For our veterinary team members and yours in the Colorado veterinary community, the Colorado Academy of Veterinary Technology (CAVT) is committed to continuing education (C.E.).
In addition to becoming a part of our caring community and establishing new relationships, our staff is motivated by understanding and fostering the development of veterinary students who want to enhance patient outcomes in the veterinary profession.
We have held a variety of continuing education lectures and events for vets, vet techs, and other veterinary professionals. We consider it a responsibility and a pure joy to help your staff remain abreast of cutting-edge services and trends by encouraging knowledge extension.
RACE-Approved Continuing Education
The veterinary C.E. offered by CAVT is RACE-approved for veterinarians and veterinary technicians in states that accept AAVSB RACE approval. However, candidates for the academy should be aware that certain boards impose limitations on the number of hours permitted categories or specific modes of administering continuing education.
To further aid them in caring for their patients, veterinary technicians and assistants can increase their clinical knowledge and become more technologically savvy. Many C.E. courses also feature client service education for technicians and front-of-house workers to improve customer interaction skills, which may be the cornerstone of a successful business.
Continuing Education for Vet Techs
The CAVT in Colorado Springs also offers the Associate of Applied Science degree (AAS) in veterinary technology, accredited by the AVMA. In addition, veterinary technicians can join a group that supports their interests if they want to specialize or pursue a certain area of study.
The Colorado Academy takes pride in its small class sizes, extraordinarily knowledgeable team of veterinary specialists, and practical instruction. This program’s curriculum includes medical mathematics, biochemistry, an introduction to veterinary technology and animal behavior, parasitology, and diagnostic imaging. It is intended to be finished in two years.
Veterinary Orthopedic C.E.
The CAVT offers a comprehensive training program for Veterinary Orthopedic C.E., promoting the health and modern treatment of small animal surgery candidates via the continuing education of staff veterinary technicians. In addition, it features workshops where you may interact with your class and teacher in real-time.
With CAVT, you may increase your knowledge and proficiency in surgical patients’ preoperative, intraoperative, and postoperative anesthetic monitoring.
All evidence-based medical and surgical specialties are covered in medical curricula and the science of disease diagnosis, treatment, and prevention as it applies to patients. Additionally, it covers veterinary science subjects beyond clinical aspects to encompass the complete spectrum of veterinary medicine and veterinary technology.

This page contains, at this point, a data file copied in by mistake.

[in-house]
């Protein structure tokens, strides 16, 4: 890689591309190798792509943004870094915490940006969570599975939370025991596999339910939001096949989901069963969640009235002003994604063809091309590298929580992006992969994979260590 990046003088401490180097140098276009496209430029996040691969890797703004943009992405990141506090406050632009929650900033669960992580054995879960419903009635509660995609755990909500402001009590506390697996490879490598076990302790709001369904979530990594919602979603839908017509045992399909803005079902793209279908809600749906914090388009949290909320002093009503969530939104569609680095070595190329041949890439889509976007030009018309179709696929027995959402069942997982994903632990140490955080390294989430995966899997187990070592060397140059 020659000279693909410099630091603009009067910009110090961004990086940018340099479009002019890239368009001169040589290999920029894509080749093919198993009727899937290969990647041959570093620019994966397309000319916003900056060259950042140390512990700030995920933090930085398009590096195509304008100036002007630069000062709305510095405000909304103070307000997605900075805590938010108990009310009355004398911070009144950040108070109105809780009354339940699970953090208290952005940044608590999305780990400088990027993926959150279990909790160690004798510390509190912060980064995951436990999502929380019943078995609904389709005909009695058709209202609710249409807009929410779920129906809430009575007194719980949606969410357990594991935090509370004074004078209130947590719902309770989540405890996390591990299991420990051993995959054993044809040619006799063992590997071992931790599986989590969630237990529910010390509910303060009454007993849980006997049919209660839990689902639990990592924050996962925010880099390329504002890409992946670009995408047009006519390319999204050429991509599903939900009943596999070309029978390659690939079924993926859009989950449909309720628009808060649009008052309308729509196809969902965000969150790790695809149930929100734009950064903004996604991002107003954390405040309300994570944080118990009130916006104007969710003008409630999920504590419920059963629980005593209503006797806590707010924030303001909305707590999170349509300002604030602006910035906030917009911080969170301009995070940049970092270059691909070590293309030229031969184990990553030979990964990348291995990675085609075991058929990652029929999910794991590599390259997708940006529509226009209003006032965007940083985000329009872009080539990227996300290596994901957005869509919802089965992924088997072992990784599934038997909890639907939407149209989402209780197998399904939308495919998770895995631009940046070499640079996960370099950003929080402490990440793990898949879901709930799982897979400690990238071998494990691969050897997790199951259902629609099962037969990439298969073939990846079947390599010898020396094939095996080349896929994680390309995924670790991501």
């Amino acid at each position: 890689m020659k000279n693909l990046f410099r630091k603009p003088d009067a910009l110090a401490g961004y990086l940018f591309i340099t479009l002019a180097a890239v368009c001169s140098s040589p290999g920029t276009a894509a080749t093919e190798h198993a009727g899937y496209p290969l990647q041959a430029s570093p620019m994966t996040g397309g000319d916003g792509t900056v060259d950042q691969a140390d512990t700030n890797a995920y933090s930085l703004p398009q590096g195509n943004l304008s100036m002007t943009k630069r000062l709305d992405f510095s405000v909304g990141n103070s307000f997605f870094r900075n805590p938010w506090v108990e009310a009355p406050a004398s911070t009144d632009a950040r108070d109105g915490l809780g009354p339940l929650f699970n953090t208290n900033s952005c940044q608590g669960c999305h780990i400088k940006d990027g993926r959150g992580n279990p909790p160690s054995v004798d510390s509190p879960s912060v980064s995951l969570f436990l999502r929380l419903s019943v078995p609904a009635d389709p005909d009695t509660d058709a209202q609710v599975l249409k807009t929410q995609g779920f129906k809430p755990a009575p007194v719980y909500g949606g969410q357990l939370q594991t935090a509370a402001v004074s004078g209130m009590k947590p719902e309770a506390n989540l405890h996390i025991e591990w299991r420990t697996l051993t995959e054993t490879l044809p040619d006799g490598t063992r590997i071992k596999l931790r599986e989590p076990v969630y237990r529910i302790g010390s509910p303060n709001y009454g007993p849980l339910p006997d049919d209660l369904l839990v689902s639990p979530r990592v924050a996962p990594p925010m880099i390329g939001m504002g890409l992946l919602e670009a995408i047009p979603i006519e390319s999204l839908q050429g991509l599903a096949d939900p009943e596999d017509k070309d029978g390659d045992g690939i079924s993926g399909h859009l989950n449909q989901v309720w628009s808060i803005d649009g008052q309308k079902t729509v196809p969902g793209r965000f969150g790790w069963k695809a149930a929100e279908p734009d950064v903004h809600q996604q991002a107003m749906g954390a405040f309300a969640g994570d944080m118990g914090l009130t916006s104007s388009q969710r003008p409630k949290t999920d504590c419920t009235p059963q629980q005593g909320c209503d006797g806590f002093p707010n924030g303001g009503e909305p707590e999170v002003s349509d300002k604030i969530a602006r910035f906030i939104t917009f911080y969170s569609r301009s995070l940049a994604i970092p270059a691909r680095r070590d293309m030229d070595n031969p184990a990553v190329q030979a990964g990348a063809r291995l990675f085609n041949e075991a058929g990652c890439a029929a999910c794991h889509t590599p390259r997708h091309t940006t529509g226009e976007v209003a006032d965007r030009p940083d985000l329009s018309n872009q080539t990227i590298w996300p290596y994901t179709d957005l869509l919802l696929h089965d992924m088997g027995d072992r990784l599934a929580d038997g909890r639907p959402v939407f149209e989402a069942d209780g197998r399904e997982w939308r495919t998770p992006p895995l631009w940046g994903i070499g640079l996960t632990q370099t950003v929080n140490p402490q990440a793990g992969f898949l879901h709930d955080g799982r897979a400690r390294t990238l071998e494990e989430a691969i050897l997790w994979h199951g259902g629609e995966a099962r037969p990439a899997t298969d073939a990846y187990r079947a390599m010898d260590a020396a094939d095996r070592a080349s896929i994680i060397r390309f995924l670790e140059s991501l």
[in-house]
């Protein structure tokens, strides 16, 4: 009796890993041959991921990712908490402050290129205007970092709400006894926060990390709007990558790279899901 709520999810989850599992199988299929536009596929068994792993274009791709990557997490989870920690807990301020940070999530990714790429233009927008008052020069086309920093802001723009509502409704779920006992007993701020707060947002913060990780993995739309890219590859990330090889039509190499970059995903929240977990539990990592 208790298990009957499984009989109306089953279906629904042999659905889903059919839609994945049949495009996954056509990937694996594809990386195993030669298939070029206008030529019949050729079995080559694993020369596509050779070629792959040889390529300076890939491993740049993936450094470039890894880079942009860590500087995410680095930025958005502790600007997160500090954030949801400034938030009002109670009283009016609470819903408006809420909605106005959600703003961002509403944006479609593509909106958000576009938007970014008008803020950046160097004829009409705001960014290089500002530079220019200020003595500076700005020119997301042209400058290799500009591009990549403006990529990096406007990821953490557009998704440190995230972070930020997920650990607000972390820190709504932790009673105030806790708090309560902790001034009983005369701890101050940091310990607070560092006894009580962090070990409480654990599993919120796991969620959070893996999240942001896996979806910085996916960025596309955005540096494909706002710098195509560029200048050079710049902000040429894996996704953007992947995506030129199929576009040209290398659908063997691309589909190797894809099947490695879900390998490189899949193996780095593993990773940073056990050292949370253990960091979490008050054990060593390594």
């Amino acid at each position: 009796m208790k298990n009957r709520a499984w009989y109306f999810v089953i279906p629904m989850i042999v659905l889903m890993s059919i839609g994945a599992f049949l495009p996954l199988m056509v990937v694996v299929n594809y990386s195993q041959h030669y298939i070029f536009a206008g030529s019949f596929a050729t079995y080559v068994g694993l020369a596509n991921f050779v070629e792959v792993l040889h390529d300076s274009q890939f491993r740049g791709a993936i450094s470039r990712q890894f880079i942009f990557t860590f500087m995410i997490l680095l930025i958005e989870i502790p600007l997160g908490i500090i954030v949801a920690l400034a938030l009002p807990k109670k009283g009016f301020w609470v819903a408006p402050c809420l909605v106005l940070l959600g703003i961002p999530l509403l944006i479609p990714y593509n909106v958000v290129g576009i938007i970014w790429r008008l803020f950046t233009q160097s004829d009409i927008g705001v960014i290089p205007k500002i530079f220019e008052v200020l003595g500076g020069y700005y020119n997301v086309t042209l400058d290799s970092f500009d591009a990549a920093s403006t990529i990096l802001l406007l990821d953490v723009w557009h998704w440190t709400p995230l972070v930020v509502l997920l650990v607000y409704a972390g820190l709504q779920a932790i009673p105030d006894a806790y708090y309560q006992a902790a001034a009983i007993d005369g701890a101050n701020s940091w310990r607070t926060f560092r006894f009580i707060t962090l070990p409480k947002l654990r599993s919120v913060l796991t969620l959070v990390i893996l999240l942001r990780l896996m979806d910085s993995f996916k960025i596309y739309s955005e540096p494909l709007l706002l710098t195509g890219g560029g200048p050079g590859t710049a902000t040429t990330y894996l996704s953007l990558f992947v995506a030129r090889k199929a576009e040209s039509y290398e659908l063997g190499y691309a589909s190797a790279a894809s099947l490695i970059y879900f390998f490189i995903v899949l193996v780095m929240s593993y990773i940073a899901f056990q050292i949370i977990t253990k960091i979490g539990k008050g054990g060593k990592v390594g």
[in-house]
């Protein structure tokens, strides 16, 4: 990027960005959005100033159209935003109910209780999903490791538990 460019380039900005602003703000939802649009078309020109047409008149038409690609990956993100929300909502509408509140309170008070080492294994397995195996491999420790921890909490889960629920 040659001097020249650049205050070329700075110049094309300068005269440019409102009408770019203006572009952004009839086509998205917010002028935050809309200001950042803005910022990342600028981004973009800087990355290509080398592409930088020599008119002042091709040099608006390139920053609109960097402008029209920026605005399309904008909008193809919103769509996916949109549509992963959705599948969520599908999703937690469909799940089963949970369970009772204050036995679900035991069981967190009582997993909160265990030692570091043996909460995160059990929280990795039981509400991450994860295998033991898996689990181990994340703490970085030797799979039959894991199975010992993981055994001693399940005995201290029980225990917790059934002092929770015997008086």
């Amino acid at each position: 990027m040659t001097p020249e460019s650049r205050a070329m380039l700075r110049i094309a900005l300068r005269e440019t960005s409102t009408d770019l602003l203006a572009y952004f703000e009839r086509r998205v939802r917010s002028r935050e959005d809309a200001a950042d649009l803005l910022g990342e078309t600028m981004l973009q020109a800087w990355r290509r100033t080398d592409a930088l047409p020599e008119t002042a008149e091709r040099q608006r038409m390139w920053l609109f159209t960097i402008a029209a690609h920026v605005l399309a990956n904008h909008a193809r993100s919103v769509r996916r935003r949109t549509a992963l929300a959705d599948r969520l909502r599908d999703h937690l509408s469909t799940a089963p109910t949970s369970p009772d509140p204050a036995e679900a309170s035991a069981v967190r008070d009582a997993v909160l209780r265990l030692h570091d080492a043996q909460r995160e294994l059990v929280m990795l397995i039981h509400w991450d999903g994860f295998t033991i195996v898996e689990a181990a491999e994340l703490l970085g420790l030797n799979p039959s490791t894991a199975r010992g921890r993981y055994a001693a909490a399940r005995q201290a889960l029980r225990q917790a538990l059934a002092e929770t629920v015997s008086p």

Any speaker for the Medical Program must be qualified to engage in clinical veterinary practice or hold academic distinction in a subject area related to veterinary medicine. For speakers in this category, any of the following can serve as proof of qualifications:
- A licensed veterinary surgeon
- A credentialed veterinary technician
- A postgraduate academic degree in the subject
- Demonstrate a profound knowledge of the subject being addressed (such as a certification from an accredited program)
At least 50% of the C.E. hours submitted for certification renewal must be in the field of medicine.
If it meets the prerequisites specified above, medical C.E. can be completed offline or online, in-state or out-of-state. One submission per renewal cycle is allowed for each Medical C.E. course or lecture.
Remember that Medical C.E. for veterinary professionals must be offered at an advanced medical level. Presentations directed at or accessible to the public are not recognized as Medical C.E., irrespective of who gives them.
Non-medical programs, which are not always scientific or have clinical importance, assist veterinary medical professionals in becoming more skilled in providing veterinary services.
The presenters of non-medical programs must be qualified to provide veterinary medical practitioners with continuing education. Credentials for presenters in this category can be checked using any of the following:
- A licensed veterinary doctor
- A credentialed veterinary technician
- Formal education or a university degree in the subject
- Strong expertise or knowledge of the topic under discussion (such as a certification from an accredited program)
For non-medical C.E. hours, there is no requisite. However, if you have earned the requisite amount of Medical C.E., these credits will count toward your overall C.E. hours if you acquire them.